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College of Nursing


South Carolina Hospitals Aiming for Higher Educated Registered Nurse Workforce

 

The Office of Healthcare Workforce Research for Nursing at the USC College of Nursing, along with our partner, Office for Healthcare Workforce Analysis and Planning in the South Carolina AHEC program office, recently completed a study of the nursing workforce in our South Carolina hospitals.  Eighty percent of the 60 eligible hospitals participated. The full study report, titled The Hospital Nursing Workforce in South Carolina: 2015, can be found on the Office of Healthcare Workforce Research for Nursing website.

  • Approximately half (49%) of the nursing workforce in the larger hospitals (over 300 beds) in South Carolina have a Bachelor’s of Science in Nursing (BSN) degree or higher, with the majority of these hospitals aiming to have at least 80% of the nursing workforce BSN or higher.
  • Hospitals in the Low Country and Upstate regions are more likely to require that newly hired RNs complete a BSN degree within a specific time period than hospitals in other regions of the state.
  • The majority of South Carolina hospitals (90%) offer some type of support to RNS who are extending their education (either to a BSN or Master’s degree), with 80% offering tuition reimbursement for accredited programs.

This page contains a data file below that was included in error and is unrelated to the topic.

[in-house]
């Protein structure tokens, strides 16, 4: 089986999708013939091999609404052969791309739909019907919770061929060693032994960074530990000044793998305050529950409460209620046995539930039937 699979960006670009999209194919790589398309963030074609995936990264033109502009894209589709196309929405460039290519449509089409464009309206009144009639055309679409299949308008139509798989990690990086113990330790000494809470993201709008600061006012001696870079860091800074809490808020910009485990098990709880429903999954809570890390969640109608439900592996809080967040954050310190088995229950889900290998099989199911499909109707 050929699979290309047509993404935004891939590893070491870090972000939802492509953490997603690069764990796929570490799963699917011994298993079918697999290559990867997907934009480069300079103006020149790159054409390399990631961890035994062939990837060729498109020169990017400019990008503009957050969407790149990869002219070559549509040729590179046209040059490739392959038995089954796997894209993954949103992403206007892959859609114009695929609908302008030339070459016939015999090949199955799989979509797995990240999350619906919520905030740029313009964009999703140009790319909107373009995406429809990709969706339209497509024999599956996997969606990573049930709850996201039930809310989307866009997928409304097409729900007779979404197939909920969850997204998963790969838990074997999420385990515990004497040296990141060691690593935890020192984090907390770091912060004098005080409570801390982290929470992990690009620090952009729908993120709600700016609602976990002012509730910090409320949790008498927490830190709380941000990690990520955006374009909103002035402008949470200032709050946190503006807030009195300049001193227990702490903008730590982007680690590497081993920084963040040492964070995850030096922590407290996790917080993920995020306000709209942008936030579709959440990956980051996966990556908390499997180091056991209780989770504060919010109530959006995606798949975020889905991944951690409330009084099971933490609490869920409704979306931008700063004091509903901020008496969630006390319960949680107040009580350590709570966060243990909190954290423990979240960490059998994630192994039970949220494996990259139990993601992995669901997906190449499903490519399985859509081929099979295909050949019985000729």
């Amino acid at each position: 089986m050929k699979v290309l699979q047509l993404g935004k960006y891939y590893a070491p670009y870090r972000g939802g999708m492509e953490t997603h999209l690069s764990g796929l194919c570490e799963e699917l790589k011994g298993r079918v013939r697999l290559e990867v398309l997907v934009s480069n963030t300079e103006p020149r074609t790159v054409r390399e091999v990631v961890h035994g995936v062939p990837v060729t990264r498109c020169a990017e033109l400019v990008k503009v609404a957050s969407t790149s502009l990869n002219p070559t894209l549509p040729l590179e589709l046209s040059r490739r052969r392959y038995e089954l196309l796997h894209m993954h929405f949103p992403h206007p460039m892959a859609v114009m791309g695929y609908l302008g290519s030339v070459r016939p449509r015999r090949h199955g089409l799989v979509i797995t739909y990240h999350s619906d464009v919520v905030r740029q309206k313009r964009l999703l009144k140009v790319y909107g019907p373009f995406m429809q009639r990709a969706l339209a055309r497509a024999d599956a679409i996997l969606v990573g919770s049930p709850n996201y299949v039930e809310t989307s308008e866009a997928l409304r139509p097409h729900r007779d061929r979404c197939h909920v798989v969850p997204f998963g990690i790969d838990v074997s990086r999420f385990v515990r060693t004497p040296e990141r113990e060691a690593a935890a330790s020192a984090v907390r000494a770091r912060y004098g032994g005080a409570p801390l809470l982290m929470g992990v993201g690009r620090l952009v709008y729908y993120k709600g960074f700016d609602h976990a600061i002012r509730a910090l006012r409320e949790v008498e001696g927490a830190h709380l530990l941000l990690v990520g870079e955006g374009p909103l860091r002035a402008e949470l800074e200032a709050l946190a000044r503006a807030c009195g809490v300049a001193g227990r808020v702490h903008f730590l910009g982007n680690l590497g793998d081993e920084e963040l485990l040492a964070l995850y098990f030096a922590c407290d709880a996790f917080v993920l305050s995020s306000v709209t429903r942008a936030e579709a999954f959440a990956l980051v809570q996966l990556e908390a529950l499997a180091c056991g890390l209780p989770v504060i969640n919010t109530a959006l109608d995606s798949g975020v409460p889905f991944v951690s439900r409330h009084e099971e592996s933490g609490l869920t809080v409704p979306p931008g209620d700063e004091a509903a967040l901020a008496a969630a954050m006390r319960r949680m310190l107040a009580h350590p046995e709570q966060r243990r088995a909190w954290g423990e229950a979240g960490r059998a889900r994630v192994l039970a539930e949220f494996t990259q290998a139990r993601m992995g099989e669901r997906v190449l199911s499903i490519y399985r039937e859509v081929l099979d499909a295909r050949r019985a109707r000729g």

• However, there still is a discrepancy in pay differential for BSN prepared nurses, with less than half (41%) of hospitals across the state offering a salary differential for BSN prepared nurses.  The majority of hospitals (82%) in the Upstate region offer a salary differential to BSN prepared nurses.

The Institute of Medicine (2010) recommends that 80% of the RN workforce have a BSN or higher by 2020, and the state has set a goal for 65% BSN or higher education by 2020. These recommendations are due to several factors:  1) extensive research reveals improved patient outcomes in hospitals that have a higher proportion of BSN nurses; 2) increasingly complex healthcare environments require stronger knowledge and skill sets; 3) increasingly flexible education models support the movement of RNs from Associate to BSN degrees.  

In response to the demand for BSN prepared nurses, the University of South Carolina has re-launched our RN-BSN program to meet the national and state recommendations, as well as the market demand for BSN nurses.  Additional information about our BSN and graduate nursing programs can be found HERE.

 

The Office for Healthcare Workforce Research for Nursing, located at the University of South Carolina  College of Nursing, coordinates the development and publication of workforce policy research in nursing with our partner, The Office for Healthcare Workforce Analysis and Planning.  The Office for Healthcare Workforce Analyses and Planning, part of the South Carolina Area Health Education Consortium at the Medical University of South Carolina, is funded by a grant from The Duke Endowment.  

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